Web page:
We left after eight, me and a couple of the grandsons of the guy I used to listen on the radio with when Santo was routinely making plays like the one immortalized now on the street corner. As we passed by on our way to the redline depot I was able to touch the cleats of someone who autographed mitts and caps for us when he was still able. The cheers boiling over the rim of the stadium just then reported on Carlos Marmol’s progress towards a fanning of the side in the 9th but I imagined them for someone else, some other time.
To be fair to Emery and Trestman the foreshadowing of last year started happening well before them with the failure or mismanaging of multiple draft classes forcing the team to overspend in a free agency market that is even worse than baseball. Kyle Long seems like a good pick but they traded away another good one in Olson because of Martz's stupidity and inability to change his offense to fit the team talent.
HAGSAG: I think Domonic Brown does fit the criteria of a reclamation project, but unless he is willing to accept a minor league contract with an NRI to Spring Training, I don't think the Cubs would be interested given where the Cubs are right now. A couple of years ago? Yes. But probably not now.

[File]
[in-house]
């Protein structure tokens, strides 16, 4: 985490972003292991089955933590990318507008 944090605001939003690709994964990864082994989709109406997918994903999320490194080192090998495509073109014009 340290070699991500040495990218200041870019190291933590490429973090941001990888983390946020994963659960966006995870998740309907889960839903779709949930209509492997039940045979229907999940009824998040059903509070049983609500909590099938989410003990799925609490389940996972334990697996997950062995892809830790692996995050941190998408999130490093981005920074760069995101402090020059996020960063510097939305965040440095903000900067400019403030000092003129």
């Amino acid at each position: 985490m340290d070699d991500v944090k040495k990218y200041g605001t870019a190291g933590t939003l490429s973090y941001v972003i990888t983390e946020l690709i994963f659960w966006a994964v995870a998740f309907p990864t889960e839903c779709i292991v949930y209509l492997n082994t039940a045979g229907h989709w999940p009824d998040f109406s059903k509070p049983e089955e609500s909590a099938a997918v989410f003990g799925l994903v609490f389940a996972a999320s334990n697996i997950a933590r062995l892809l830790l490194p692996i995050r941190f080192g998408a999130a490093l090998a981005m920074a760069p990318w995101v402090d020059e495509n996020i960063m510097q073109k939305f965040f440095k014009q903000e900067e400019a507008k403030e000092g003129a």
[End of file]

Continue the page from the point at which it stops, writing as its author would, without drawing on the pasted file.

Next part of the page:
Brown would be better-off going to a club that is rebuilding and re-establish his value there, like Chris Coghlan did with the Cubs. And if he can re-establish his value, he could get traded to a contender at the trade deadline and take it from there.
"they just fade away"
(Except in the cases of no-fade lefties like Moyer, Orosco and Rich Hill.)
Amazing to me how quickly it fell apart under Trestman. Year 1, they were a Chris Conte brain fart away from making the playoffs. Year 2 -- coach, staff and GM all fired.
I am sure Jonathon Mota will be signed next.
AZ Phil, what is your thoughts on Domonic Brown as a reclamation project?
He also played LF in deference to Curtis Granderson.
Meh... other moves to make...hope to see a move or two soon.
I haven't seen much Bears football this year - difficult to watch the games out here, but the game I saw the week before I was watching in shock as I saw them actually make tackles. And Cutler has looked really good, too.